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Risk factors for melioidosis in Udupi District, Karnataka, India, January 2017-July 2018

  • Akhileshwar Singh,

    Roles Conceptualization, Formal analysis, Investigation, Methodology

    Affiliation Epidemic Intelligence Service Programme, National Centre for Disease Control, Delhi, India

  • Ashok Talyan,

    Roles Conceptualization, Data curation, Formal analysis

    Affiliation Epidemic Intelligence Service Programme, National Centre for Disease Control, Delhi, India

  • Ramesh Chandra,

    Roles Investigation, Methodology

    Affiliation Epidemic Intelligence Service Programme, National Centre for Disease Control, Delhi, India

  • Anubhav Srivastav,

    Roles Conceptualization

    Affiliation Epidemic Intelligence Service Programme, National Centre for Disease Control, Delhi, India

  • Vasudeva Upadhya,

    Roles Data curation

    Affiliation District Surveillance Office, Udupi, Karnataka, India

  • Chiranjay Mukhopadhyay,

    Roles Conceptualization, Data curation, Formal analysis, Writing – review & editing

    Affiliations Kasturba Medical College, Manipal Academy of Higher Education, Manipal, Karnataka, India, Center for Emerging and Tropical Diseases, Manipal Academy of Higher Education, Manipal, Karnataka, India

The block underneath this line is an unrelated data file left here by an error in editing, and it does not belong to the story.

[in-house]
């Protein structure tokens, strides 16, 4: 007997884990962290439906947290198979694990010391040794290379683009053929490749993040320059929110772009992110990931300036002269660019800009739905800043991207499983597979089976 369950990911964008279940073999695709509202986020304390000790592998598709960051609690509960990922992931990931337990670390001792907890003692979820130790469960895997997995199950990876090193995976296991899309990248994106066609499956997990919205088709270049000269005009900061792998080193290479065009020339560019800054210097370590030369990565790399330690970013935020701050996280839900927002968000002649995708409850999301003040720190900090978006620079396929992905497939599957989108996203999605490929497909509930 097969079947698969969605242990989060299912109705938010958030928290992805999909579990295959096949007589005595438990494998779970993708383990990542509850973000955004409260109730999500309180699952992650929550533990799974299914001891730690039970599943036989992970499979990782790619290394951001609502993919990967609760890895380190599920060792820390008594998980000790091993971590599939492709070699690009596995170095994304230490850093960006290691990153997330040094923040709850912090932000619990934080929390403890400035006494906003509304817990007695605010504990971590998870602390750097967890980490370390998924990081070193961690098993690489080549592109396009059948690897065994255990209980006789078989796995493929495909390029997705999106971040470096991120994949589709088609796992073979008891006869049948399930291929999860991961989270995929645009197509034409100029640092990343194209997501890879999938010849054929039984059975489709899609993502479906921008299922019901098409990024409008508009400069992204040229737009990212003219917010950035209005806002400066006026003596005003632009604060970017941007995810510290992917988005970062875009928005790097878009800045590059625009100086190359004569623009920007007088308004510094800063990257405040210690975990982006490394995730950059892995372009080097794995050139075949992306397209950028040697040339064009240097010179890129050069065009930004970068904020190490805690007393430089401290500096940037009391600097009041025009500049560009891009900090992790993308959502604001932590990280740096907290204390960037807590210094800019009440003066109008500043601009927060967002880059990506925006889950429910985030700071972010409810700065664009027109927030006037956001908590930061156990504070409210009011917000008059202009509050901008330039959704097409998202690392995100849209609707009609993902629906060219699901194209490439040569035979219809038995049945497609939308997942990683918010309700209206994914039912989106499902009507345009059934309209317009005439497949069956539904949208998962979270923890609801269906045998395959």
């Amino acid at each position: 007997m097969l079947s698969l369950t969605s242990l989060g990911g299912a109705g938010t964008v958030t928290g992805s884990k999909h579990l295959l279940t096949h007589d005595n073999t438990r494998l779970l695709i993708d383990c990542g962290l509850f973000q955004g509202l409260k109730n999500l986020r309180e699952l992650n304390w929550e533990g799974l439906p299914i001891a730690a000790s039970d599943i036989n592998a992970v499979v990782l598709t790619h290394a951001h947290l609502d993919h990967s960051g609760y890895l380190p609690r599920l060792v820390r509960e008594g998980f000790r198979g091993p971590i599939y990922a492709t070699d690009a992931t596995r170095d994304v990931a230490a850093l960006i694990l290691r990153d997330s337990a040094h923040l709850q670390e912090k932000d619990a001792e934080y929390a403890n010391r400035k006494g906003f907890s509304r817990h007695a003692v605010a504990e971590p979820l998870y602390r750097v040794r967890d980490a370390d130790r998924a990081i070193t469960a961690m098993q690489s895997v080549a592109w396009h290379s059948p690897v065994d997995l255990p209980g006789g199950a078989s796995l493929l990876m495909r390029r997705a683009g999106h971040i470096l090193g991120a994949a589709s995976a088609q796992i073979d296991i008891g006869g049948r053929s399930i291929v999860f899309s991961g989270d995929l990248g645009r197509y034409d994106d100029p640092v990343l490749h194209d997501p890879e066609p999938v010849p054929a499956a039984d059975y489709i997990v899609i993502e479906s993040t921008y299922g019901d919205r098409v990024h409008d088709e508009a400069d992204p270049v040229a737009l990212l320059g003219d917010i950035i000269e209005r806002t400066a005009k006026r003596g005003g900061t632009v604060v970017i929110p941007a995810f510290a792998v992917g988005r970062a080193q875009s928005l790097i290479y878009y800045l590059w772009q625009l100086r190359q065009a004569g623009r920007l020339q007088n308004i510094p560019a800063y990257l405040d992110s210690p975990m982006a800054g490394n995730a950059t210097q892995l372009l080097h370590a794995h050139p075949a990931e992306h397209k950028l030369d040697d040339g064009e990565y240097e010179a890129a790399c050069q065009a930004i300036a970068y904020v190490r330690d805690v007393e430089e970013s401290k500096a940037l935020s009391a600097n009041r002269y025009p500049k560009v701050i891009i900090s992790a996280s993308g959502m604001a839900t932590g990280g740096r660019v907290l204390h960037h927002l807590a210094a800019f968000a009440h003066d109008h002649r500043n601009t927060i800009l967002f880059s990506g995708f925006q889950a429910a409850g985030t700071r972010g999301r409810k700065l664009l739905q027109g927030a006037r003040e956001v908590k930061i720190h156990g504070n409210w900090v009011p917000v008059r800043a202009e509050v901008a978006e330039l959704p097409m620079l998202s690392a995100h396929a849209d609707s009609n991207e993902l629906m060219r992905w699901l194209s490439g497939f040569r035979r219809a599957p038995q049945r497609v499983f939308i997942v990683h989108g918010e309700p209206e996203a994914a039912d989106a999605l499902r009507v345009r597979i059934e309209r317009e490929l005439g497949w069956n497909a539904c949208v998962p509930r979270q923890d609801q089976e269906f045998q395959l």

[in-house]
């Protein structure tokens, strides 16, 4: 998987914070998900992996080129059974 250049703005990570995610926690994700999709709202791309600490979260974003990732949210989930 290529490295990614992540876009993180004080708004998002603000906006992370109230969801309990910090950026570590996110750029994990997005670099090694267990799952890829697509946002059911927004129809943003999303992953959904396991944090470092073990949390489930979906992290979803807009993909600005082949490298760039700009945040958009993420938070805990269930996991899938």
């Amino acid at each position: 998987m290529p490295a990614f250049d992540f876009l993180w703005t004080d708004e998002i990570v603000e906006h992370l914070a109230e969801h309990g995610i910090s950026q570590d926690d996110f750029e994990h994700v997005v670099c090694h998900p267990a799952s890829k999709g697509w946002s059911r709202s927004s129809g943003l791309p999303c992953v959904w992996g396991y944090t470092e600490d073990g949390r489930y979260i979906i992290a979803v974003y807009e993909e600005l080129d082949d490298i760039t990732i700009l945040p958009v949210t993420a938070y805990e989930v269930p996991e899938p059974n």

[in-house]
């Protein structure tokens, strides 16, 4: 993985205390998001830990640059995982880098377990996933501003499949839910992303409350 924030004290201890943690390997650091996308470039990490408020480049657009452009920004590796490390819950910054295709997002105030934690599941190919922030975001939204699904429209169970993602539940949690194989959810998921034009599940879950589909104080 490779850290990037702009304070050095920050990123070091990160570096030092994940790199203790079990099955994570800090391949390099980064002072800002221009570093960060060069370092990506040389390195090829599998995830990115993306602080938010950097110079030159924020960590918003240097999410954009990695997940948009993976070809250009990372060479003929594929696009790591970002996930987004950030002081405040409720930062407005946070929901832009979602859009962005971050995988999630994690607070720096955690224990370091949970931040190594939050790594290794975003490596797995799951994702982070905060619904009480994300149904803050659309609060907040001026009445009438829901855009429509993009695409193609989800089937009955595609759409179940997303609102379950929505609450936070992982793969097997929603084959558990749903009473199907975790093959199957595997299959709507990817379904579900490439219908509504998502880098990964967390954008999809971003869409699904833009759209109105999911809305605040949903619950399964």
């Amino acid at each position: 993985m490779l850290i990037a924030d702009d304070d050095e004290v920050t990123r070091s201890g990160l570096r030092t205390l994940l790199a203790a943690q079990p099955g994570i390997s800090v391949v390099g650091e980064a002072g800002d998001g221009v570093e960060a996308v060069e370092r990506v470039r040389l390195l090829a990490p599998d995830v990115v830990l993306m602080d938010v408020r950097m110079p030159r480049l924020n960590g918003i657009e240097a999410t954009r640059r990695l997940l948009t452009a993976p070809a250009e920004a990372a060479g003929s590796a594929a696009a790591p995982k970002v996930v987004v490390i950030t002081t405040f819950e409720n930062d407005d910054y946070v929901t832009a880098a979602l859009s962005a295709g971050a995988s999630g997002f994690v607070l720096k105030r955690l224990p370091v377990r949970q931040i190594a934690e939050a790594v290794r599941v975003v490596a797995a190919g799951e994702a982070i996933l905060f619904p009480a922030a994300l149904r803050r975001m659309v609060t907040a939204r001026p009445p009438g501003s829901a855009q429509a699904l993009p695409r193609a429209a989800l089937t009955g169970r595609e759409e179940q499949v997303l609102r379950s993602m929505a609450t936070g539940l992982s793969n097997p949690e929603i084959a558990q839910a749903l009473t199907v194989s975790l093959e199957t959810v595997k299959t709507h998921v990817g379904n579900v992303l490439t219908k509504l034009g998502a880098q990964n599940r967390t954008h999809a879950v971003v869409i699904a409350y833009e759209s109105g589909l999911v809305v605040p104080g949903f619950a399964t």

• Shyamsundar Shreedhar,

    Roles Investigation

    Affiliation Kasturba Medical College, Manipal Academy of Higher Education, Manipal, Karnataka, India

  • Deepak Sudhakaran,

    Roles Investigation

    Affiliation Kasturba Medical College, Manipal Academy of Higher Education, Manipal, Karnataka, India

  • Suma Nair,

    Roles Conceptualization, Data curation, Investigation

    Affiliation Kasturba Medical College, Manipal Academy of Higher Education, Manipal, Karnataka, India

  • Mohan Papanna ,

    Contributed equally to this work with: Mohan Papanna, Rajesh Yadav, Tanzin Dikid

    Roles Conceptualization, Data curation, Formal analysis, Writing – original draft, Writing – review & editing

    Affiliations Division of Global Health Protection, US Centers for Disease Control and Prevention, Atlanta, United States of America, Huck Institute of Life Sciences, The Pennsylvania State University, PA, United States of America

  • Rajesh Yadav ,

    Contributed equally to this work with: Mohan Papanna, Rajesh Yadav, Tanzin Dikid

    Roles Conceptualization, Data curation, Formal analysis, Writing – original draft, Writing – review & editing (RY); (TD)

    Affiliation Division of Global Health Protection, US Centers for Disease Control and Prevention, Atlanta, United States of America

  • Sujeet Kumar Singh,

    Roles Conceptualization, Data curation

    Affiliation Epidemic Intelligence Service Programme, National Centre for Disease Control, Delhi, India

  • Tanzin Dikid

    Contributed equally to this work with: Mohan Papanna, Rajesh Yadav, Tanzin Dikid

    Roles Conceptualization, Formal analysis, Methodology, Supervision, Writing – original draft, Writing – review & editing (RY); (TD)

    Affiliation Epidemic Intelligence Service Programme, National Centre for Disease Control, Delhi, India